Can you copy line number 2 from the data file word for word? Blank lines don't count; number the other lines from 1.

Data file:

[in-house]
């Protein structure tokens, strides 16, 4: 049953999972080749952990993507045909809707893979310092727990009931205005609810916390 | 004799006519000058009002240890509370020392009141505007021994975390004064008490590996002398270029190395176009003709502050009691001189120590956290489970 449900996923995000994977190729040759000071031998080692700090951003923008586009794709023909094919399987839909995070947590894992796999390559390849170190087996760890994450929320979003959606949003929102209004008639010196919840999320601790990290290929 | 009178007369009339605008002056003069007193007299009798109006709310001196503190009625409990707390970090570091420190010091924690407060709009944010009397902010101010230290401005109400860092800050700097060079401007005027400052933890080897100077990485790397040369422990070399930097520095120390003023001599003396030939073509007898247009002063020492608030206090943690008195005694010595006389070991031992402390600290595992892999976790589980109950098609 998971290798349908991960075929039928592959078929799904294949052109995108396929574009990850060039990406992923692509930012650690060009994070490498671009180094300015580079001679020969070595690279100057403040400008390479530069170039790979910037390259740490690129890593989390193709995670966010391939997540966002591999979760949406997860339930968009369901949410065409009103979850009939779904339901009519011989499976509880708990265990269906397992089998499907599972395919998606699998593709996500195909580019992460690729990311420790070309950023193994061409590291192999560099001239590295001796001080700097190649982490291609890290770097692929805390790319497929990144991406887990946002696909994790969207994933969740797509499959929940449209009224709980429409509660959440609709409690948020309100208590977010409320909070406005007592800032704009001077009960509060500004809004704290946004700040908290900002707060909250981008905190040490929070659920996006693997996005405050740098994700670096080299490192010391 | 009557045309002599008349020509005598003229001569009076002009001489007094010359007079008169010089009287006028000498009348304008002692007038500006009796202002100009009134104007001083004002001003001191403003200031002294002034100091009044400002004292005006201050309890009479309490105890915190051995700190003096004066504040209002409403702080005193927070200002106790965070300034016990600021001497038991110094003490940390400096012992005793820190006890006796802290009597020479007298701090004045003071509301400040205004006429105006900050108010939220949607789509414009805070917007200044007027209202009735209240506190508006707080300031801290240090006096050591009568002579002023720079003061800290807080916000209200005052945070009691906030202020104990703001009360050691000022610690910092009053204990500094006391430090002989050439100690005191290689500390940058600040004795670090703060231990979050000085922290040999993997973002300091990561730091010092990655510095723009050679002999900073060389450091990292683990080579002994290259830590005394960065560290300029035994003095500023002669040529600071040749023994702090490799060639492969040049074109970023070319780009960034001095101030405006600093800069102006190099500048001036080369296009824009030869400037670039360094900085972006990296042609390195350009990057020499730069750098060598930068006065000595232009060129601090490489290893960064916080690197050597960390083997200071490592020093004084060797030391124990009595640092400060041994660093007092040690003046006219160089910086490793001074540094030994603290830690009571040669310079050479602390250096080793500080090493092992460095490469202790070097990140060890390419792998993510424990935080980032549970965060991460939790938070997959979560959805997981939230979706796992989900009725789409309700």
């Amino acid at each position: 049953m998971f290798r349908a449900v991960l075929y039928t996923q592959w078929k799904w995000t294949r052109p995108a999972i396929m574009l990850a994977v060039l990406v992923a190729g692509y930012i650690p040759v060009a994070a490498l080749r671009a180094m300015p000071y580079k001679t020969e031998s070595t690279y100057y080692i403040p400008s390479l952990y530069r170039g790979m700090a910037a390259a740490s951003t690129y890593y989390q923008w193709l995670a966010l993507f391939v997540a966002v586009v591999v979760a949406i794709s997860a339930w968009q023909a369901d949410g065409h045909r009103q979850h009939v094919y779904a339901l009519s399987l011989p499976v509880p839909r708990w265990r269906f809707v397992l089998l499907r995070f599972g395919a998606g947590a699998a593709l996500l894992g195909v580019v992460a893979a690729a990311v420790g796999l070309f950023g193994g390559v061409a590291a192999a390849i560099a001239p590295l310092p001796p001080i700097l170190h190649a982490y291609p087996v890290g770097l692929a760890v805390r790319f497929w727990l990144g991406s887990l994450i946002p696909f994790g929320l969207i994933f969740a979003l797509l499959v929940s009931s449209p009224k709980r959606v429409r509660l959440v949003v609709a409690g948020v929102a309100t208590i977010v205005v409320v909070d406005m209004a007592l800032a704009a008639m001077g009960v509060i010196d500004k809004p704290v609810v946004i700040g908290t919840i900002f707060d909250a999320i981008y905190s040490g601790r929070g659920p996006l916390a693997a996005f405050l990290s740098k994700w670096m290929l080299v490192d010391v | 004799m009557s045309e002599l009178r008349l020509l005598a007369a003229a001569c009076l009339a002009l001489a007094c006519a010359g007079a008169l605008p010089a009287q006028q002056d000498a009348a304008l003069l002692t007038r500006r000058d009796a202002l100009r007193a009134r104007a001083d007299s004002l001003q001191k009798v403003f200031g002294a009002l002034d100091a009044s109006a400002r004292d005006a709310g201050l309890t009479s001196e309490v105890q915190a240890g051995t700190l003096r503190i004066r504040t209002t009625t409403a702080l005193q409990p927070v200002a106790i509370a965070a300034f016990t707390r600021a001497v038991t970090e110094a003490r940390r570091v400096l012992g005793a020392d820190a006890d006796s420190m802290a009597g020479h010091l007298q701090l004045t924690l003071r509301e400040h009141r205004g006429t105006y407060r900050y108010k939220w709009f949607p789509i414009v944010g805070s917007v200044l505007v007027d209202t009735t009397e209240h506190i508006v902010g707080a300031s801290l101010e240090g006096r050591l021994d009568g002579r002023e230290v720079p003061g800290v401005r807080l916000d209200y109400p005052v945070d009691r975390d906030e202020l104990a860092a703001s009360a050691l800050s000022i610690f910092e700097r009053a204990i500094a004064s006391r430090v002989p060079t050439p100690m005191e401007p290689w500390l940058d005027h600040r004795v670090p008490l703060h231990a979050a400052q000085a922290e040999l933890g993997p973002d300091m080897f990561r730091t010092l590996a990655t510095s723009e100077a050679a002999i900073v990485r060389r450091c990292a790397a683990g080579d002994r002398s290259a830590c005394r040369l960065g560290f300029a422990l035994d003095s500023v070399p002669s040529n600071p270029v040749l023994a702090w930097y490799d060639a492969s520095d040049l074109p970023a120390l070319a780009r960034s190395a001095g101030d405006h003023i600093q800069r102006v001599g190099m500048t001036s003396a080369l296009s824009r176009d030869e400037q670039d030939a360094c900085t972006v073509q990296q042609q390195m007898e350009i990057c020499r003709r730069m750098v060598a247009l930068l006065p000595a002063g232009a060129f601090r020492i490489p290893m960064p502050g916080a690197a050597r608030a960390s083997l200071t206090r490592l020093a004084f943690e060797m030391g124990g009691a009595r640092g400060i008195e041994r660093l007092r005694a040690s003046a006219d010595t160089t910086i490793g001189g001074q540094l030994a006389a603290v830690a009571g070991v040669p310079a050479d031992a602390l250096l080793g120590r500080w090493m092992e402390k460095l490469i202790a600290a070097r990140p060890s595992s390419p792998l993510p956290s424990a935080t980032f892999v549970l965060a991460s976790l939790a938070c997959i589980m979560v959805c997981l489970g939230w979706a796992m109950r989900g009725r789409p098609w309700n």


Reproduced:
């Protein structure tokens, strides 16, 4: 049953999972080749952990993507045909809707893979310092727990009931205005609810916390 | 004799006519000058009002240890509370020392009141505007021994975390004064008490590996002398270029190395176009003709502050009691001189120590956290489970 449900996923995000994977190729040759000071031998080692700090951003923008586009794709023909094919399987839909995070947590894992796999390559390849170190087996760890994450929320979003959606949003929102209004008639010196919840999320601790990290290929 | 009178007369009339605008002056003069007193007299009798109006709310001196503190009625409990707390970090570091420190010091924690407060709009944010009397902010101010230290401005109400860092800050700097060079401007005027400052933890080897100077990485790397040369422990070399930097520095120390003023001599003396030939073509007898247009002063020492608030206090943690008195005694010595006389070991031992402390600290595992892999976790589980109950098609 998971290798349908991960075929039928592959078929799904294949052109995108396929574009990850060039990406992923692509930012650690060009994070490498671009180094300015580079001679020969070595690279100057403040400008390479530069170039790979910037390259740490690129890593989390193709995670966010391939997540966002591999979760949406997860339930968009369901949410065409009103979850009939779904339901009519011989499976509880708990265990269906397992089998499907599972395919998606699998593709996500195909580019992460690729990311420790070309950023193994061409590291192999560099001239590295001796001080700097190649982490291609890290770097692929805390790319497929990144991406887990946002696909994790969207994933969740797509499959929940449209009224709980429409509660959440609709409690948020309100208590977010409320909070406005007592800032704009001077009960509060500004809004704290946004700040908290900002707060909250981008905190040490929070659920996006693997996005405050740098994700670096080299490192010391 | 009557045309002599008349020509005598003229001569009076002009001489007094010359007079008169010089009287006028000498009348304008002692007038500006009796202002100009009134104007001083004002001003001191403003200031002294002034100091009044400002004292005006201050309890009479309490105890915190051995700190003096004066504040209002409403702080005193927070200002106790965070300034016990600021001497038991110094003490940390400096012992005793820190006890006796802290009597020479007298701090004045003071509301400040205004006429105006900050108010939220949607789509414009805070917007200044007027209202009735209240506190508006707080300031801290240090006096050591009568002579002023720079003061800290807080916000209200005052945070009691906030202020104990703001009360050691000022610690910092009053204990500094006391430090002989050439100690005191290689500390940058600040004795670090703060231990979050000085922290040999993997973002300091990561730091010092990655510095723009050679002999900073060389450091990292683990080579002994290259830590005394960065560290300029035994003095500023002669040529600071040749023994702090490799060639492969040049074109970023070319780009960034001095101030405006600093800069102006190099500048001036080369296009824009030869400037670039360094900085972006990296042609390195350009990057020499730069750098060598930068006065000595232009060129601090490489290893960064916080690197050597960390083997200071490592020093004084060797030391124990009595640092400060041994660093007092040690003046006219160089910086490793001074540094030994603290830690009571040669310079050479602390250096080793500080090493092992460095490469202790070097990140060890390419792998993510424990935080980032549970965060991460939790938070997959979560959805997981939230979706796992989900009725789409309700």